On the same day that Nicola Sturgeon pressed Boris Johnson to impose tougher border controls to stop the arrival of the omicron variant of the coronavirus in the UK, the political leader announces another Scottish independence referendum 2023.
The chief minister of this autonomous nation confirmed, in her closing speech at the Scottish National Party’s annual congress – also held virtually this year, due to the pandemic – that her government will begin to draw up a roadmap next year for citizens to go to the polls again, as they did in 2014, to decide whether they want to break their ties with London. And the main argument for renewing this commitment has a name and a surname: Boris Johnson. “The Johnson government is deliberately eroding the powers of the democratically elected Scottish Parliament,” said Sturgeon. “But it is no longer about what he personally stands for. The biggest problem with the Westminster political system is that it allows someone like him to be able to get into the prime minister’s job,” she said.
The Scottish National Party (SNP) won the May regional elections by a comfortable margin. However, it fell one seat short of an absolute majority. The promise of a new Scottish referendum of independence might have been deflated by that result, but the alliance immediately built with the Greens, who were even more enthusiastic than the SNP about a new Scottish independence referendum, kept alive the notion that there was a mandate for change in the new Assembly. Sturgeon fuels the expectation in each of her political speeches, as the challenge to Johnson’s Conservative government grows. “If you respect democracy, and you are so convinced of the strength of your arguments against independence, let the people have their say,” Sturgeon told the British Prime Minister.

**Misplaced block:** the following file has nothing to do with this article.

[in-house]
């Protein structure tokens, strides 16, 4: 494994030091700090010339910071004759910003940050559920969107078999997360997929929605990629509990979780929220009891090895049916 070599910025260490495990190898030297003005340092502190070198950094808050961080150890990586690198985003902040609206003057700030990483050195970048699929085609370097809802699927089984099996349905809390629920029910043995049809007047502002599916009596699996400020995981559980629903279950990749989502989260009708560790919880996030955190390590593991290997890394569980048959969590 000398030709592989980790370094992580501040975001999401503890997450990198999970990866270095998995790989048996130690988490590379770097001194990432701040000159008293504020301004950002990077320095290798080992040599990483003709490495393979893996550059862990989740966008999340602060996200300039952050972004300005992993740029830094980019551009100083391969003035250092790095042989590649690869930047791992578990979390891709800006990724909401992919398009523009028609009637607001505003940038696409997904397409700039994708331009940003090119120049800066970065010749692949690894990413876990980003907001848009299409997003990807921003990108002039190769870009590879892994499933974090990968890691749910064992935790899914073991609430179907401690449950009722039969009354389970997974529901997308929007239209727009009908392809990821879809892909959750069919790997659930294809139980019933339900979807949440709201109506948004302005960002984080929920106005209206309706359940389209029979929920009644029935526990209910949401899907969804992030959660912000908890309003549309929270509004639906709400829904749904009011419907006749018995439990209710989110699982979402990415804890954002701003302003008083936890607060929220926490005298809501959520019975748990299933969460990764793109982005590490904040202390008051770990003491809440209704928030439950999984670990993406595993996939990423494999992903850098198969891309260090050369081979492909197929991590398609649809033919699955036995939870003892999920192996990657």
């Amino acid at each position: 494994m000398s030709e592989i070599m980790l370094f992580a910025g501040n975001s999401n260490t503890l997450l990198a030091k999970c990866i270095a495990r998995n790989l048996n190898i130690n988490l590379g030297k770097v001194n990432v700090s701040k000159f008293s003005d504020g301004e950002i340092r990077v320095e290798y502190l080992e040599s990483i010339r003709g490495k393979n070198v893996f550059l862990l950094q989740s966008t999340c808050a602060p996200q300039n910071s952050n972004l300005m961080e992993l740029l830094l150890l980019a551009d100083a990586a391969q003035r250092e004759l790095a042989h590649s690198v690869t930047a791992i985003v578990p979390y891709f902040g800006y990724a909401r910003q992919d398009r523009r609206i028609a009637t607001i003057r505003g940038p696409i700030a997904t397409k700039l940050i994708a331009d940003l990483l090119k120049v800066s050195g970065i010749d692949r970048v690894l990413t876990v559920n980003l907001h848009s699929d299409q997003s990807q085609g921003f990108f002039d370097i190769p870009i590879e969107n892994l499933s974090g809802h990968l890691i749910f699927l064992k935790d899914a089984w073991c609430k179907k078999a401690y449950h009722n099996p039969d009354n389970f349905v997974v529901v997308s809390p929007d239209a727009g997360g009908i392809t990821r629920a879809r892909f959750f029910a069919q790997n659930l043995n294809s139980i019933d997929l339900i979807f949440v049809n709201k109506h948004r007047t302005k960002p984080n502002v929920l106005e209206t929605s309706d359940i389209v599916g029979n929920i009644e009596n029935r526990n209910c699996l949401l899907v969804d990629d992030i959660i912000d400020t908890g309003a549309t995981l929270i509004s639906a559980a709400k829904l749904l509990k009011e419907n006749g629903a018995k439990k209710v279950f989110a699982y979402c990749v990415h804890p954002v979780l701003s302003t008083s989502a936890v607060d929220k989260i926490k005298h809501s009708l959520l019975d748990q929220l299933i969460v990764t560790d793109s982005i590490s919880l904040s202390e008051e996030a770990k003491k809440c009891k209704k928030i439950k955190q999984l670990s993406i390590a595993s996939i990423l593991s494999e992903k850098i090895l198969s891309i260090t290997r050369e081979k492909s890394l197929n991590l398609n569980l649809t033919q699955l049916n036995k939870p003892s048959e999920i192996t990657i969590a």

No turning back
Although the Scottish chief minister, who has managed to build an image of rigour and seriousness during the pandemic in sharp contrast to the erratic management of Downing Street, has always made the dream of independence conditional on a definitive solution to the current health crisis, her speech to the party on Monday, November 29, made it clear that there is no turning back. “I challenge anyone to look at the corrupt, broken and self-serving Westminster system, of which we are now a part, and conclude that it provides a secure basis for Scotland’s future,” Sturgeon challenged, after recalling the blow that Brexit dealt the Scots. They voted overwhelmingly against leaving the EU. “Next year, covid permitting, as we move out of winter and into spring, we will resume the campaign to convince the majority of Scots that our future will be much more secure as an independent nation,” the SNP leader promised. “And over the next year, I will start the necessary process to enable us to hold a Scottish independence referendum by the end of 2023.
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